Weekly Spotlight: Owls Archery Club

Archery club boasts a casual environment with “some of the best archers on campus.”


The Owls Archery Club meets Fridays and Sundays from 4 p.m. to 6 p.m. Photo courtesy of the OAC’s Facebook group.

Brittany Ferrendi, Features Editor

Welcome to the Weekly Spotlight, where you can learn about on-campus organizations in one easy place.

This week we spoke with James Chandler, president of Owls Archery Club at FAU. He’s been an archer for the past two years and enjoys meeting up every weekend to practice, teach members and meet new people interested in the sport.

The club meets on Fridays and Sundays from 4 p.m. to 6 p.m.

This interview has been edited for clarity.

UP: What can you tell us about Owls Archery Club?

JC: We’ve been around since 2012. I took over as president this year. We’re still a kind of small club, we have about anywhere from 30 to 50 registered members, and then we have maybe several more, 10 to 20 maybe, that show up every now and then. We’re constantly growing, though. Per week, on average we have about 12 [active members].

One thing I like is that we’ve had several people, since joining the club, buy their own bow and have actively gotten into it. We do a little thing at the end of every semester — we do a points system for participation. If you come to practice, if we do tabling, you do tabling, if we do a work party at the range — we have an outdoor range — if you show up you get more points. Whoever has the highest number of points, they get $150 towards a bow. We give them $150 credit and they can buy a bow, arrows, pretty much whatever they want for $150.

UP: Can you tell us about the field that your club practices on?

JC: We have a field over in Delray, 441 and West Atlantic, called Gold Coast Archery. They’re a private range, but they allow us to go there and shoot. It’s a good deal there, pretty big range where you can shoot anywhere from 10 yards to 90 meters, and the range length wise is about 70 yards, maybe 80. They also have little alleyways further back where they have 3D animals.

There’s several types of tournaments. There’s what’s called a field range, a field tournament. There’s your typical indoor, where you shoot about 18 meters usually. They have 3D animal shoots. It’s just big foam animals, like compressed compacted foam. They have anything from a little coyote, deer and they have anything to a big white polar bear.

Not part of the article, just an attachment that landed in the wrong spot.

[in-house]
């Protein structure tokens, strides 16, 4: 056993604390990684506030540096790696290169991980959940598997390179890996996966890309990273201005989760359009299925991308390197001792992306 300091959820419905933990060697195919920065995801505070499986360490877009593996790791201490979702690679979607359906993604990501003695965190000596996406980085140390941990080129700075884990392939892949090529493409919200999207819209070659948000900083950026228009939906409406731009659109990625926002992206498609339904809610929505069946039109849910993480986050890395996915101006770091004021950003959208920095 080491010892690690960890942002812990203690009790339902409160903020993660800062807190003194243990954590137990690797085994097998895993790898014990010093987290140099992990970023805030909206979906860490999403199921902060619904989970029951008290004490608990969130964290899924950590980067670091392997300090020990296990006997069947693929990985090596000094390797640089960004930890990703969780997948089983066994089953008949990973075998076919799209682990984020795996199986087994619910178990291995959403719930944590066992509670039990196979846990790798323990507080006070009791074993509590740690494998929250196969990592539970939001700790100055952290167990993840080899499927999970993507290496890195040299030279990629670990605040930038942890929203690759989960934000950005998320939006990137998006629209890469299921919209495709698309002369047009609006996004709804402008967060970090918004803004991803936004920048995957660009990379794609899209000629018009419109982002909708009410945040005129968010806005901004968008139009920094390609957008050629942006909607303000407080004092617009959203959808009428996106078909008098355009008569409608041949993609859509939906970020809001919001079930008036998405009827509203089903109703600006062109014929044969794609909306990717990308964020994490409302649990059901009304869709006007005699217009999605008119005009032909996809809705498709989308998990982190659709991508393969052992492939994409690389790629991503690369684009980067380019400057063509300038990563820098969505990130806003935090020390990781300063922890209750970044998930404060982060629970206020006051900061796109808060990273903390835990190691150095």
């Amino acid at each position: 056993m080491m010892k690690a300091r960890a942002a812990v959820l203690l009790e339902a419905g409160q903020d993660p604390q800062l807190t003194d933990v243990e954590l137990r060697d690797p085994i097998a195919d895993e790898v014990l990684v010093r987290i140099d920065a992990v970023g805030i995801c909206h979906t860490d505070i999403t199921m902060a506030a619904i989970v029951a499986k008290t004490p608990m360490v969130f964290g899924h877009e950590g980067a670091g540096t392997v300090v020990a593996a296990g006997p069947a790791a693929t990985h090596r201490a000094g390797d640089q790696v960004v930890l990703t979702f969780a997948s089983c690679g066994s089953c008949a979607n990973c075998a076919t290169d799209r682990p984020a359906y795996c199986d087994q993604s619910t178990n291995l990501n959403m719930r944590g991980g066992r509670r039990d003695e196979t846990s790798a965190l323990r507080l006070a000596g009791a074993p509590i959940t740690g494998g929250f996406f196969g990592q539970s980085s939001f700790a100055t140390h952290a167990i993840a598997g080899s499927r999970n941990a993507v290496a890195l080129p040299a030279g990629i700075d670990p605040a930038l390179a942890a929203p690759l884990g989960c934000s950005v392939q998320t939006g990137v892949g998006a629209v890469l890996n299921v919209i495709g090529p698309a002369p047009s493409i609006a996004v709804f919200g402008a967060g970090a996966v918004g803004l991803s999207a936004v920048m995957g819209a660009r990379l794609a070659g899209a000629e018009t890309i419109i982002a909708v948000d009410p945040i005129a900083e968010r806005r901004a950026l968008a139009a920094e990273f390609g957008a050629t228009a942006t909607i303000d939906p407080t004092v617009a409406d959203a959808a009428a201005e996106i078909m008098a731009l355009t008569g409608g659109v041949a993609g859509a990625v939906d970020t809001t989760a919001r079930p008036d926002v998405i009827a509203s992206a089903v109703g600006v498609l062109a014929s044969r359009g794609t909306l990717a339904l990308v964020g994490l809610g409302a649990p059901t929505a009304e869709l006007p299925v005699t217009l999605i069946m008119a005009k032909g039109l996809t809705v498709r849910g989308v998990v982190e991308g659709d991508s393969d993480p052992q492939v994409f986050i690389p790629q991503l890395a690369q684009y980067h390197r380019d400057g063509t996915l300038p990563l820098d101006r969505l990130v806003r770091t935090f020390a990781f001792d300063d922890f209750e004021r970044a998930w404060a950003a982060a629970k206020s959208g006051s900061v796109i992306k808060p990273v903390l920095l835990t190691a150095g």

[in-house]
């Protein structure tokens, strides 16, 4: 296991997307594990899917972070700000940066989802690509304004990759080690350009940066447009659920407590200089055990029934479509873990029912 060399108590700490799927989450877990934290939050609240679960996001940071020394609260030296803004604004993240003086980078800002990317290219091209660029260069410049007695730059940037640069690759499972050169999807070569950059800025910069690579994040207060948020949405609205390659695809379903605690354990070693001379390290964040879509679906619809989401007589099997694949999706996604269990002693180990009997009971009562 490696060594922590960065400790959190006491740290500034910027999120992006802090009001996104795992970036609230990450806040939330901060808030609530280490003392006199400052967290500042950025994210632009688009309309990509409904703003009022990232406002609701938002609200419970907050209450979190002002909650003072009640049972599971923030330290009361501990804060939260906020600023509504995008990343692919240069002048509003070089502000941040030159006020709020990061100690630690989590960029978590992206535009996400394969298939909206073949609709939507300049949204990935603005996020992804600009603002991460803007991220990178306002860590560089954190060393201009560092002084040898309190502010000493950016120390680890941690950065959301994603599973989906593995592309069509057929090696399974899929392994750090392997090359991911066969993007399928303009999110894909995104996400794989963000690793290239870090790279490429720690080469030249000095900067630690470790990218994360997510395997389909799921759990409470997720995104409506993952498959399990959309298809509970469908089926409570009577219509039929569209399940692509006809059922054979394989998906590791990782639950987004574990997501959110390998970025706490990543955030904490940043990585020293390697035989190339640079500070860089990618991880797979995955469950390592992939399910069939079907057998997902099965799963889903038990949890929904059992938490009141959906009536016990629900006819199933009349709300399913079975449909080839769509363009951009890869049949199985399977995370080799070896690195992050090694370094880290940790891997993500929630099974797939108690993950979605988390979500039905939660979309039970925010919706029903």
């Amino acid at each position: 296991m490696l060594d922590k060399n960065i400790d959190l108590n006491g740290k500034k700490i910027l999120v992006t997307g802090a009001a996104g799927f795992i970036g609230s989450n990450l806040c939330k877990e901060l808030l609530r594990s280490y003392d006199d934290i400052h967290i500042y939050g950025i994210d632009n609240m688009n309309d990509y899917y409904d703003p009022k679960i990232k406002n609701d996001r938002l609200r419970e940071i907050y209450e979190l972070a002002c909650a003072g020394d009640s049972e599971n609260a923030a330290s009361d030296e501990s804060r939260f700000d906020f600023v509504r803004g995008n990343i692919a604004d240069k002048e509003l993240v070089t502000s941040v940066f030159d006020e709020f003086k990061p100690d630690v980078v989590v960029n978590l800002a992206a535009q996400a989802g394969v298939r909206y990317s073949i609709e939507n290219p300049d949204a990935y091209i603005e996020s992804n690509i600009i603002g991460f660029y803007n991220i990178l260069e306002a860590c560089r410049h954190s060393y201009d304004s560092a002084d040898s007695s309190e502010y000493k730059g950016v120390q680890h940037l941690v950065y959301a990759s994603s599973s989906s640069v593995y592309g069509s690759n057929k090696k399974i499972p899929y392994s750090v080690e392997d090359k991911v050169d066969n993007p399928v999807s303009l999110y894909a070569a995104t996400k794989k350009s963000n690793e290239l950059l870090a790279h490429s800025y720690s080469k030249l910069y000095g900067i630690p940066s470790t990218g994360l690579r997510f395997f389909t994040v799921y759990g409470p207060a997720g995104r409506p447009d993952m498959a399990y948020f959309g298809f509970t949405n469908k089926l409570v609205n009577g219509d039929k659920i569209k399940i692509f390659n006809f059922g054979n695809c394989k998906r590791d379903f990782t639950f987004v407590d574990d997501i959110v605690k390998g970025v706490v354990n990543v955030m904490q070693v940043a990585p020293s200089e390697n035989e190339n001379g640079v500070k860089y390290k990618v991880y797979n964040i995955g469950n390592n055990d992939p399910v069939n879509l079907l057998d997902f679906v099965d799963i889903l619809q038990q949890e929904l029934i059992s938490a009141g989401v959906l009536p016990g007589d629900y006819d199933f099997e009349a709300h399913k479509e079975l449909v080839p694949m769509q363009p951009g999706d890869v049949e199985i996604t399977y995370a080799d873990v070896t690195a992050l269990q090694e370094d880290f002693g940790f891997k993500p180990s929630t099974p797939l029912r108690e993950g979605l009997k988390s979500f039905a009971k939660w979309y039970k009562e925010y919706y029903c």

UP: Does your club regularly meet at the Gold Coast Archery?

JC: We go there to practice. If we have an officer meeting we might go there or might just stay here [FAU]. … We have recreational [meetings], where people come out once or twice a week when we meet, Friday and Sunday [4 p.m. to 6 p.m.]. Recreational, if you just want to come out and shoot, we teach you. We have some of the best archers on campus. I know that’s egotistical, but there’s not many archers on campus.

UP: What types of competitions does Owls Archery Club enter?

JC: The last competition — I didn’t compete in it, but two of our members did — was at the beginning of February. There was a shoot down in Miami. And prior to that we went back in October, we went up to Gainesville. We shot in this complex called Newberry, and personally? Amazing, it was one of the best things I’ve ever experienced, because they had targets set up in a forest, and they had lanes in the forest. They assigned us a lane and … we went to the forest, big trees and everything. It was awesome.

The club participates in competitions all across Florida. Photo courtesy of the OAC’s Facebook group.
The club participates in competitions all across Florida. Photo courtesy of the OAC’s Facebook group.

UP: Are there any hopes of getting a shooting range on campus?

JC: Recently last year we joined the Sports Club Council. By the end of the semester, [the range] should be set up. In between the tennis courts and a field over there … in between there is a patch of land, and that land is devoted to us. And it’s a good size land, we can get anywhere from 10 yards to 50 yards. … So we have targets, the only thing we really have to do is figure out storage and build little target stands for our targets. And we also might get an indoor ranch. … [The Sports Club Council] actually [has] a basketball court that we can use on certain days in the evenings, maybe on the weekends. And that’s perfect.